Plaintiff’s attorneys must insure that their clients are properly advised about their awards or settlements to preserve government benefits, if necessary, or to assure that the funds will be available to the plaintiff as long as needed.
After the months and years, you spend winning a favorable result for your client, it is easy to deliver the client’s check and go on to the next matter. The average successful plaintiff typically exhausts his/her recovery in 5 years.
Often a recovery is used by family members because the victim does not have the ability or sophistication to protect the money himself. This is especially true in traumatic brain injury cases or cases involving minors. Your job as the plaintiff’s lawyer I not over when the check is delivered.
Depending on the size of the recovery, your client may have sufficient funds to care for himself for the rest of his life – if the funds are managed appropriately. If a check is paid to parents of a minor or the spouse of a mentally injured victim, unless that person has been appointed as conservator for the victim, or some other arrangement is made, there is no legal recourse to account for the funds. Often the individuals involved are financially unsophisticated, or want to spend the money.
When you accept a PI case, while success may not be assured, you need to introduce the concept of protecting any funds that may be obtained for the benefit of the victim. This tells the people involved that any recovery will be for the plaintiff’s benefit. You should consider bringing in an elder law attorney at this point to explain the options available and to underscore the importance of utilizing this money cautiously. Those fees could be an expense off the top of the award.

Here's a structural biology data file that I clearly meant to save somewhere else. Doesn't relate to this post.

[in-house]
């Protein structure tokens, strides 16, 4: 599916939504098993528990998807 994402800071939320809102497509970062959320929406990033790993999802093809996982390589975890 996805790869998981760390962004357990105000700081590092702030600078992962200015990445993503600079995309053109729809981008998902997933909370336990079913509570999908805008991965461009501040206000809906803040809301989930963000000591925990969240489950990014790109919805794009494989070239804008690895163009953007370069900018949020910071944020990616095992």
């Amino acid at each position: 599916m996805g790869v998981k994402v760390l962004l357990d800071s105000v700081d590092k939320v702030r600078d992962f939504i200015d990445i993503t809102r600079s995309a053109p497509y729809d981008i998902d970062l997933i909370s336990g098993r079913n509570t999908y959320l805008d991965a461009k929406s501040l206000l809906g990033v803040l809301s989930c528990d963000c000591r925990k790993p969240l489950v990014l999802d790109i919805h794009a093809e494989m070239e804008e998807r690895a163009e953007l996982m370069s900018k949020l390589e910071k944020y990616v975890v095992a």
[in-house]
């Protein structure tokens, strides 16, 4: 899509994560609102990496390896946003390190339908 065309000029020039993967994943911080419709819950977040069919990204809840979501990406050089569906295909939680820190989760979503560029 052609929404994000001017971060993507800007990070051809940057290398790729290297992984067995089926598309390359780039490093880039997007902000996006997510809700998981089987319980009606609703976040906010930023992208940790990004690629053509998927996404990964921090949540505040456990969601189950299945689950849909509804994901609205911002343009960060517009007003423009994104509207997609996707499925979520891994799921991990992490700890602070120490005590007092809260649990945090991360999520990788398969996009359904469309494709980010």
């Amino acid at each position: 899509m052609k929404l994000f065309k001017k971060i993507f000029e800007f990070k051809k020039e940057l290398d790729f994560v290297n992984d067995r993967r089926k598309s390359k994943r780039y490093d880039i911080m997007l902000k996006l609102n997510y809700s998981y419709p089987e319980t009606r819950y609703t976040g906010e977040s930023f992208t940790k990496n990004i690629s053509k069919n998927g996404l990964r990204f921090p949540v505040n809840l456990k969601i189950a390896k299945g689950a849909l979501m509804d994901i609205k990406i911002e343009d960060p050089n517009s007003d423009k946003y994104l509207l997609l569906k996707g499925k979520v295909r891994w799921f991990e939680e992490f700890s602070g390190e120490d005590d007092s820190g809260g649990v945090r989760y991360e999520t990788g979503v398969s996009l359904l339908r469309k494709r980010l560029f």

If the matter is not discussed at the beginning, it should certainly be addressed when a verdict or decision is reached and during any appellate and payment process. Additional court petitions will need to be filed to create the best plan for the victim before he receives money, especially if he is already receiving government benefits, such as Supplemental Security Income (SSI).
The court may appoint a guardian ad litem for the duration of the action, but, typically, there is no ongoing responsibility for the GAL to investigate the care the individual is receiving or how the money is being spent.
Once the verdict or decision has been rendered, it is essential to meet with the victim and his family to discuss the various ways he can receive the settlement, and the advantages and disadvantages of each. Typically they want to receive it outright with no strings. You or the elder law attorney you associate will need to convince them otherwise. The award is not the family’s piggy bank.
The options are the following:
Lump Sum Distribution
If the funds are paid out in a lump sum to the victim or his family, the victim may be a victim again. This time you cannot help him. Even if a lawsuit is brought to recover the misspent funds, they usually cannot be found.
Establishing an annuity will control the amount of funds and the time period over which they can be available. If the plaintiff may need Medicaid, the annuity must be based strictly on his life expectancy, or Medicaid will require that it be cashed in, which will result in a period of ineligibility.
A guardian is responsible for the personal welfare of the individual, while a conservator is responsible for the financial welfare of the plaintiff, including proper investments and determining how the funds are to be spent. These roles do not need to be played by the same person. The conservator is required to post a bond in the amount of the value of the assets plus 10%. As assets are spent down, the court can reduce the bond, which is occurs at the time of the triennial accounting.